Prince John was the youngest son of King George and Queen Mary of the United Kingdom.
His title was His Royal Highness Prince John of Wales. Prince John was born in 1905 and developed Epilepsy at the age of four.
Prince John was deemed presentable to the outside world but did not attend his parent’s coronation because his Epilepsy was considered too risky. He made many public appearances up until the age of 11 and then disappeared from the family. No official portraits of Prince John were commissioned after 1913 although he was not removed from the line of succession.
Prince John was kept away from the public eye because of his Epilepsy. It was believed that the Royal Family blood was pure, but Prince John was considered faulted. The Royal Family was ashamed of him and believed that their reputation would be damaged if the public found out about his seizures. Prince John was considered “slow” and showed signs of repetitive behavior but had no problem with social interactions. He enjoyed learning and playing with his friends.
The doctors warned the Royal family that Prince John would not live to be an adult. They advised the Royal Family that it was better to have him institutionalized. Prince John was not allowed to be around his brothers and sisters because his seizures upset them, according to his mother. His brother, Prince Edward, was quoted as saying, “the poor boy had become more of an animal than anything else.”
Sadly, it was normal at the time for epileptics to be separated from their families. There were epilepsy colonies because Epilepsy was viewed as a mental illness. There was also no cure for Epilepsy and education on how to prevent them. It would be another 20 years until people suffering from Epilepsy were no longer locked away.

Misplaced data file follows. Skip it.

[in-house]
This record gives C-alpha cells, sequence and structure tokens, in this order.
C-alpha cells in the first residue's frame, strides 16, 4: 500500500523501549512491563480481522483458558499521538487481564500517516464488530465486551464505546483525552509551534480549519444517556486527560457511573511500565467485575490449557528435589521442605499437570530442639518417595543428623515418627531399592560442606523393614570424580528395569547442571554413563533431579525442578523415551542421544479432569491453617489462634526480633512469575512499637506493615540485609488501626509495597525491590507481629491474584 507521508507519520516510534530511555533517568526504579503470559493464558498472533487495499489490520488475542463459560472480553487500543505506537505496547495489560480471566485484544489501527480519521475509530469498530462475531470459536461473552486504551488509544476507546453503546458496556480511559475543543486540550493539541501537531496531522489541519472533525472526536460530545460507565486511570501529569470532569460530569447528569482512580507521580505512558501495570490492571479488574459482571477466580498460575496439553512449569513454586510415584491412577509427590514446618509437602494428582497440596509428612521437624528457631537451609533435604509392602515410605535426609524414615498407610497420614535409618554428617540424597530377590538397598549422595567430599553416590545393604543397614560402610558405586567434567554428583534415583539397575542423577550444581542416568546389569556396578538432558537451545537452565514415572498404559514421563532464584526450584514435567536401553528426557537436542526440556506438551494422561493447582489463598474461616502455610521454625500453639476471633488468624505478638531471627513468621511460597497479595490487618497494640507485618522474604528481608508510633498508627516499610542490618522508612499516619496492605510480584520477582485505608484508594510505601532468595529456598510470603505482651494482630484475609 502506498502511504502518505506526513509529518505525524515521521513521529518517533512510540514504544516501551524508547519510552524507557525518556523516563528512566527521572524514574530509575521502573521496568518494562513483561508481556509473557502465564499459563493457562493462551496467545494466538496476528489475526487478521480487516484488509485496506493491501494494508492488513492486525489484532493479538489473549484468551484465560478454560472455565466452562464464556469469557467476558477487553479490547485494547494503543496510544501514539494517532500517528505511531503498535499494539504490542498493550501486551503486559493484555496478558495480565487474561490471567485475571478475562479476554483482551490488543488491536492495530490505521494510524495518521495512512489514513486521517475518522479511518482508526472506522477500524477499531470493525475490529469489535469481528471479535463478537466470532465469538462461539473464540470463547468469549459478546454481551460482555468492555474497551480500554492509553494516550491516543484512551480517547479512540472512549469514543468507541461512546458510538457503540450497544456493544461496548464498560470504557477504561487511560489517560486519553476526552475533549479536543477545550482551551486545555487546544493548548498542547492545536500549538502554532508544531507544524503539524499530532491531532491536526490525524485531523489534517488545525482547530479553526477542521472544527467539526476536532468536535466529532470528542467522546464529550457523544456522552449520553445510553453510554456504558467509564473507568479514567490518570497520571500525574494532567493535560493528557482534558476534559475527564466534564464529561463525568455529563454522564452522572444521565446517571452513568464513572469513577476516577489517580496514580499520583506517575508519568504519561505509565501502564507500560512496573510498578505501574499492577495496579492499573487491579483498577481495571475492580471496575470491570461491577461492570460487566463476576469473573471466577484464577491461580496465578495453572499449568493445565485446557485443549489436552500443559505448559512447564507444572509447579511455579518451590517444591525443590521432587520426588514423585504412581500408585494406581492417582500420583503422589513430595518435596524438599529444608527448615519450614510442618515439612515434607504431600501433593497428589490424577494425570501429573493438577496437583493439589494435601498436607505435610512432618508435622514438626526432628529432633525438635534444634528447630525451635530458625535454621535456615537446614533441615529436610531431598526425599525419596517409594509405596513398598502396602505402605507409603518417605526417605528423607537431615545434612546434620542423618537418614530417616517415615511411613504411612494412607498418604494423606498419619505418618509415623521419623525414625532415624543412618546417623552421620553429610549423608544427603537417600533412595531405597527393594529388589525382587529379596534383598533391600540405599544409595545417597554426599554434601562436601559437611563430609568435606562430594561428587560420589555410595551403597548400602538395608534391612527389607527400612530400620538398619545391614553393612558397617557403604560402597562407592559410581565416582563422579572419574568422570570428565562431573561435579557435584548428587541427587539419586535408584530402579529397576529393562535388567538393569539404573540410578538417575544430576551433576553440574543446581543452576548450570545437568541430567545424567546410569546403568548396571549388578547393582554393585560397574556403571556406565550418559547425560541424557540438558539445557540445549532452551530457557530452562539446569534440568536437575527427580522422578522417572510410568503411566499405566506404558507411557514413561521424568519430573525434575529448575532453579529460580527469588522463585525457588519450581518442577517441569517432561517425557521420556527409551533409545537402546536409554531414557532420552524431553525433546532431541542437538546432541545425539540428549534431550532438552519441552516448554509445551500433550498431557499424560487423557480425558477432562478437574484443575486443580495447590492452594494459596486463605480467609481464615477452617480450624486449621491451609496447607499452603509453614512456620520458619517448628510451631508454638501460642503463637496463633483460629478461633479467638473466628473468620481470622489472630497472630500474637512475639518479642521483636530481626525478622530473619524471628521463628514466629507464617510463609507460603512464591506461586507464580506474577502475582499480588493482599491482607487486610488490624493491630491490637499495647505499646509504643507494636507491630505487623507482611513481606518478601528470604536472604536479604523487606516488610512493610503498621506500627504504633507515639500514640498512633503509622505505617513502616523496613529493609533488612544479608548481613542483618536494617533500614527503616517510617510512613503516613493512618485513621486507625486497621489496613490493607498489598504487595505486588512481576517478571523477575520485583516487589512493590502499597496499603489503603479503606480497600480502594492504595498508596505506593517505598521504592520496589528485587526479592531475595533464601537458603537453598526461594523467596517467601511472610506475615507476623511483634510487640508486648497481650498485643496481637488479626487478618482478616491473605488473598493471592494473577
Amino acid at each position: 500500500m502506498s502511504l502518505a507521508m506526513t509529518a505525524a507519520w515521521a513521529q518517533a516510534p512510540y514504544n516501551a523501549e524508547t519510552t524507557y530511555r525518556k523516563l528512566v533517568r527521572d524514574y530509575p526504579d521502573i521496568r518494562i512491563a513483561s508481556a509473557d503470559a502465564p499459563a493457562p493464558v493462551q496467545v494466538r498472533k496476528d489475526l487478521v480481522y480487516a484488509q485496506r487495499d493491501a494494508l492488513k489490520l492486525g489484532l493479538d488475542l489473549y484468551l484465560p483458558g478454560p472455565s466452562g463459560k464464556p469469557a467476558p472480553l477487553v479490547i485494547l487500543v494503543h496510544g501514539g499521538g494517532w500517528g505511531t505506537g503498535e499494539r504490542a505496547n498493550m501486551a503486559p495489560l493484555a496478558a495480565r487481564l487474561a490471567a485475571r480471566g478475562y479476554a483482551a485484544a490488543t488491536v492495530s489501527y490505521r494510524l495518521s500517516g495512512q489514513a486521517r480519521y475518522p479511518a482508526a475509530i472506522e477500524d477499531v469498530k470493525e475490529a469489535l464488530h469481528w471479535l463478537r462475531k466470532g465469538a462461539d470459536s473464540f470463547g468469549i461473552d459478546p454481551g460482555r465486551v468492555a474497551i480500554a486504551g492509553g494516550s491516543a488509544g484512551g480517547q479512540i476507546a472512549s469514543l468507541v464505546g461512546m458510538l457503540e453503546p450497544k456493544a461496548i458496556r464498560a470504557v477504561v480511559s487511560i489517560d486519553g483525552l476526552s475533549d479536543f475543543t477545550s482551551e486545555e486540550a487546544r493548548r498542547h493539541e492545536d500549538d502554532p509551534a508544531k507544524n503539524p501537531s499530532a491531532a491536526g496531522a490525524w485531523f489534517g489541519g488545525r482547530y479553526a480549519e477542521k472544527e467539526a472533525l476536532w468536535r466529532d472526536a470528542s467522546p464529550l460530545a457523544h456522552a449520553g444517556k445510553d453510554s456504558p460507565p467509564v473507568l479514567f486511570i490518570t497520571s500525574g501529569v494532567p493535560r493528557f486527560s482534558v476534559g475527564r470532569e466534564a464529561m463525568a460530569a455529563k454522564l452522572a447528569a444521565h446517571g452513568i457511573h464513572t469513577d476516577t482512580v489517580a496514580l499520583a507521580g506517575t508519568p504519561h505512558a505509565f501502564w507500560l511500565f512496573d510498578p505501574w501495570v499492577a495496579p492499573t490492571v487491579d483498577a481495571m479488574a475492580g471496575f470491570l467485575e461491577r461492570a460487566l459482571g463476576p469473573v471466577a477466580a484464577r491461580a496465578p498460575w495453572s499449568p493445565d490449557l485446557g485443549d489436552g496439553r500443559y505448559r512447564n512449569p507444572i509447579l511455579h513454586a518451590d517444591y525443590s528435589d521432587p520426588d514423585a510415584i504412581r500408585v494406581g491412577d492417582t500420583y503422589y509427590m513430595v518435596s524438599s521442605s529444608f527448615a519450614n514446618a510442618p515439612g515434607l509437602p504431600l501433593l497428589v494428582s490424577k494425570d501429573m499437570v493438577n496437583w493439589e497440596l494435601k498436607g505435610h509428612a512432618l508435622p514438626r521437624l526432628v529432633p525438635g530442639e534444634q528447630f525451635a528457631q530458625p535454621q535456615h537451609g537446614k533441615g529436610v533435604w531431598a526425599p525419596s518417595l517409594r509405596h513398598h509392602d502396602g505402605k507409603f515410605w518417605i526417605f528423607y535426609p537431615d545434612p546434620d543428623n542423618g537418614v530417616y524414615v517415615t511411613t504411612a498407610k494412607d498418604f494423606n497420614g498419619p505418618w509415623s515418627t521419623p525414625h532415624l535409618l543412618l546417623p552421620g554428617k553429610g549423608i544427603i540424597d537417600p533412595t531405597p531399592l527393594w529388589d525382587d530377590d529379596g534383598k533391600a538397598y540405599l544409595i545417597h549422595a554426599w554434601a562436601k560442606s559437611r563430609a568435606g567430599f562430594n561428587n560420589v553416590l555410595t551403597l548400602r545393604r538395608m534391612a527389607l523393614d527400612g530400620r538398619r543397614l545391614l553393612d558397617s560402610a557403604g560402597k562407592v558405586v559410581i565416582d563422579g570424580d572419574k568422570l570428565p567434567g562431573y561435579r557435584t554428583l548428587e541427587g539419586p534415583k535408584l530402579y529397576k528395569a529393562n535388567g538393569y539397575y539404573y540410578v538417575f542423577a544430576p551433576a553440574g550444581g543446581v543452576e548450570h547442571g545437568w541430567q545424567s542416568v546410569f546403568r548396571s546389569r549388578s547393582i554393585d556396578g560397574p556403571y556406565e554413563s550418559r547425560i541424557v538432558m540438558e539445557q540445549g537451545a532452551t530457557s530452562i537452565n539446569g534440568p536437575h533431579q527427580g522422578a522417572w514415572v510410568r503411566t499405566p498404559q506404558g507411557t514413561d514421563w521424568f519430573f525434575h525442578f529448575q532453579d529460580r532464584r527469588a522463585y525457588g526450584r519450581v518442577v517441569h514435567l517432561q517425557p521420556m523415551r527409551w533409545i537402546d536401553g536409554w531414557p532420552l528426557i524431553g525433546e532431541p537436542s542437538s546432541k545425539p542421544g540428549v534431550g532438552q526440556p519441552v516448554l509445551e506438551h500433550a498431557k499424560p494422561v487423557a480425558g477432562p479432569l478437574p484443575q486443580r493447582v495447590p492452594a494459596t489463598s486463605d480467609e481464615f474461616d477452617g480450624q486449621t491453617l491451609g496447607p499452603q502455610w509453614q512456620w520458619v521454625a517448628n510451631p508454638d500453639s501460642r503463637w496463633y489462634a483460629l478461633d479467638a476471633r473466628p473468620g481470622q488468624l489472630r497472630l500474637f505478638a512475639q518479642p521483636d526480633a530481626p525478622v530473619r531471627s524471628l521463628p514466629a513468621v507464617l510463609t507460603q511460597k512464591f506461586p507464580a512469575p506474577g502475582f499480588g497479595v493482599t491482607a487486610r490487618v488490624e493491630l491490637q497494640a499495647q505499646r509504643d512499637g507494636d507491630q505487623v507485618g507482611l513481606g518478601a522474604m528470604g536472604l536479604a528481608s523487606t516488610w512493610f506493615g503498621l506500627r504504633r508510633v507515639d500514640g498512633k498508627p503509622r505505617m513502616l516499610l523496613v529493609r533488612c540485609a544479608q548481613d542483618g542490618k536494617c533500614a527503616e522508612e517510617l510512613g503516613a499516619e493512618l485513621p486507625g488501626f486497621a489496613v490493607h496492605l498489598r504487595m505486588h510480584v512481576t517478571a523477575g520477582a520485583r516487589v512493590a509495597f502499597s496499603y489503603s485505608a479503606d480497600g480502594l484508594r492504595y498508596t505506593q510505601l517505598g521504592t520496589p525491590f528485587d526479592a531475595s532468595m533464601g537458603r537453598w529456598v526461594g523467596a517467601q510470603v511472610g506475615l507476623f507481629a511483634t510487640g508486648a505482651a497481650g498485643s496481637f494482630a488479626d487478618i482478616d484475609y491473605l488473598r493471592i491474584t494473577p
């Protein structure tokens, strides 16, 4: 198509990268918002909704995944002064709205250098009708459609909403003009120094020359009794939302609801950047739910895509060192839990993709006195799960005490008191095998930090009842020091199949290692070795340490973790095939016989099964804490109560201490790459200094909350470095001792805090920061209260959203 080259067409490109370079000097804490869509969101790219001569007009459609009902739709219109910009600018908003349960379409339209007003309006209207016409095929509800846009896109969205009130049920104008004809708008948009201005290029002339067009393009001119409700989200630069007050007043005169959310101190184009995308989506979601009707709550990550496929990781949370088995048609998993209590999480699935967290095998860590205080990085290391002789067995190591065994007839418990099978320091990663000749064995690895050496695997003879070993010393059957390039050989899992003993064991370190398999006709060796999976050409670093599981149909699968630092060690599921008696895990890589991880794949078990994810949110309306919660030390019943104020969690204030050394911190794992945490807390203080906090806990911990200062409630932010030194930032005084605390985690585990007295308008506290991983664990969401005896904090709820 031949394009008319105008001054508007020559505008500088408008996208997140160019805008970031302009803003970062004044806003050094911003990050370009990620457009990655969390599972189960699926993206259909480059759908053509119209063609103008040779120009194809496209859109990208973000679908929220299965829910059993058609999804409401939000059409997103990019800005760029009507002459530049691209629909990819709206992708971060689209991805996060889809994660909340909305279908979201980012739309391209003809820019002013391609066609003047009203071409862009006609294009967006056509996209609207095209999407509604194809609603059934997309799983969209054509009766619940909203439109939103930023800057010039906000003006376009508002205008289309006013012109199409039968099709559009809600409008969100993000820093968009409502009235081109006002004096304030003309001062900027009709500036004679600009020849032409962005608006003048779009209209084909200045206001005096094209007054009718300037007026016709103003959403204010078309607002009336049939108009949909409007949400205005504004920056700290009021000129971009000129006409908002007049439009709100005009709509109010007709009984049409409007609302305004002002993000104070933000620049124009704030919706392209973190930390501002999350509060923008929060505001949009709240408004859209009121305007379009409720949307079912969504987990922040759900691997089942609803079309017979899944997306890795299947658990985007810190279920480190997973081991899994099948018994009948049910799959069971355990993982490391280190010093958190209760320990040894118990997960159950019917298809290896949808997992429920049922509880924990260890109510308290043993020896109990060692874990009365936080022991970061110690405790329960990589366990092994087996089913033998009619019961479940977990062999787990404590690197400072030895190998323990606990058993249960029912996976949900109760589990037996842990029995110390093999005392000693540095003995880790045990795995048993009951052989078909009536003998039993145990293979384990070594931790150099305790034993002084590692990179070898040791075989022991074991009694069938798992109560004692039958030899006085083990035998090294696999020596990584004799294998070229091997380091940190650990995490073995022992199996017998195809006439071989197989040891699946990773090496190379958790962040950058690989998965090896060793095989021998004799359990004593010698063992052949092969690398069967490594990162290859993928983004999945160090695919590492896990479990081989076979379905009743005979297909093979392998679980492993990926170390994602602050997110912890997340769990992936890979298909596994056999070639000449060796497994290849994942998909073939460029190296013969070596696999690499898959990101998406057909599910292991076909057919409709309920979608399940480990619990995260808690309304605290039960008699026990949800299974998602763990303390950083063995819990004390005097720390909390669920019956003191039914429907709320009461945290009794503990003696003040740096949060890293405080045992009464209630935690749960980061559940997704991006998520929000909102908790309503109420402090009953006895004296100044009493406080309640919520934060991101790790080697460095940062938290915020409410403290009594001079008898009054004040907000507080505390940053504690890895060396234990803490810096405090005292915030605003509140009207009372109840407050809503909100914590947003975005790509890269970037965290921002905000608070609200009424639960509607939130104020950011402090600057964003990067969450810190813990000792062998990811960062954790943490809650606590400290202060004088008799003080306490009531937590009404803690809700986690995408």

More than a hundred years later there is still a stigma about Epilepsy. There are 3.5 million people living with Epilepsy in the United States. More than 500,000 people in the United Kingdom suffer from Epilepsy and 65 million people worldwide. People suffering from uncontrolled epilepsy are at the biggest risk of dying from seizures.
When World War One started Prince John rarely saw his family. His parents were gone on official duties and his siblings were in the military or boarding school. His seizures became worse and he was sent to live with his Governess Charlotte “Layla” Bill.
By 1919, Prince John had been living away from his family for several years at Woodfarm. He was no longer provided education and spent his days with his nanny or children that lived outside of Woodfarm.
On Christmas 1919, he spent the day with his family but was driven home that night to be alone. A few weeks later Prince John died in his sleep from a seizure on January 18, 1919. His parents were notified and drove out to see him one last time. His funeral was the following day Saint Mary Magdalene Church. The house staff and children from the nearby town covered his grave with flowers. The one person that knew him the best was Layla his nanny. She kept a picture of Prince John on her mantle along with a letter that said, “Nanny, I love you.”